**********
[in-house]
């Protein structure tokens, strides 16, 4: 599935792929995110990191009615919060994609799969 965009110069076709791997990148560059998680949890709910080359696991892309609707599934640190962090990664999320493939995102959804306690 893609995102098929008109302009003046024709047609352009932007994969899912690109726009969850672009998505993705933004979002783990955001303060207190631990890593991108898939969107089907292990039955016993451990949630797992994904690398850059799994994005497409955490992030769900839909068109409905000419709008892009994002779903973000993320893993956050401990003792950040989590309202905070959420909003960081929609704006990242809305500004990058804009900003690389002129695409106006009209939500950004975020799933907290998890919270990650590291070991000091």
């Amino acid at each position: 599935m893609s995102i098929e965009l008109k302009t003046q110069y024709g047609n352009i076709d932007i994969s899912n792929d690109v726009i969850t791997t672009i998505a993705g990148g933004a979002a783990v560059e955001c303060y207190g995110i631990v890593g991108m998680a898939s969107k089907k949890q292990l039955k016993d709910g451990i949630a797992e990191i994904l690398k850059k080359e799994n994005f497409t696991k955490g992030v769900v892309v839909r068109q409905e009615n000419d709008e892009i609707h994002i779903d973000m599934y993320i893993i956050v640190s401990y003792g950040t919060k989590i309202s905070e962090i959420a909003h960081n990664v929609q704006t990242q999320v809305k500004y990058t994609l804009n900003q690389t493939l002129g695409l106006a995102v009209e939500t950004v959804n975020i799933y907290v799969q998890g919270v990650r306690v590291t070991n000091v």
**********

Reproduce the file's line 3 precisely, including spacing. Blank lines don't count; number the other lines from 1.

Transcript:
């Amino acid at each position: 599935m893609s995102i098929e965009l008109k302009t003046q110069y024709g047609n352009i076709d932007i994969s899912n792929d690109v726009i969850t791997t672009i998505a993705g990148g933004a979002a783990v560059e955001c303060y207190g995110i631990v890593g991108m998680a898939s969107k089907k949890q292990l039955k016993d709910g451990i949630a797992e990191i994904l690398k850059k080359e799994n994005f497409t696991k955490g992030v769900v892309v839909r068109q409905e009615n000419d709008e892009i609707h994002i779903d973000m599934y993320i893993i956050v640190s401990y003792g950040t919060k989590i309202s905070e962090i959420a909003h960081n990664v929609q704006t990242q999320v809305k500004y990058t994609l804009n900003q690389t493939l002129g695409l106006a995102v009209e939500t950004v959804n975020i799933y907290v799969q998890g919270v990650r306690v590291t070991n000091v």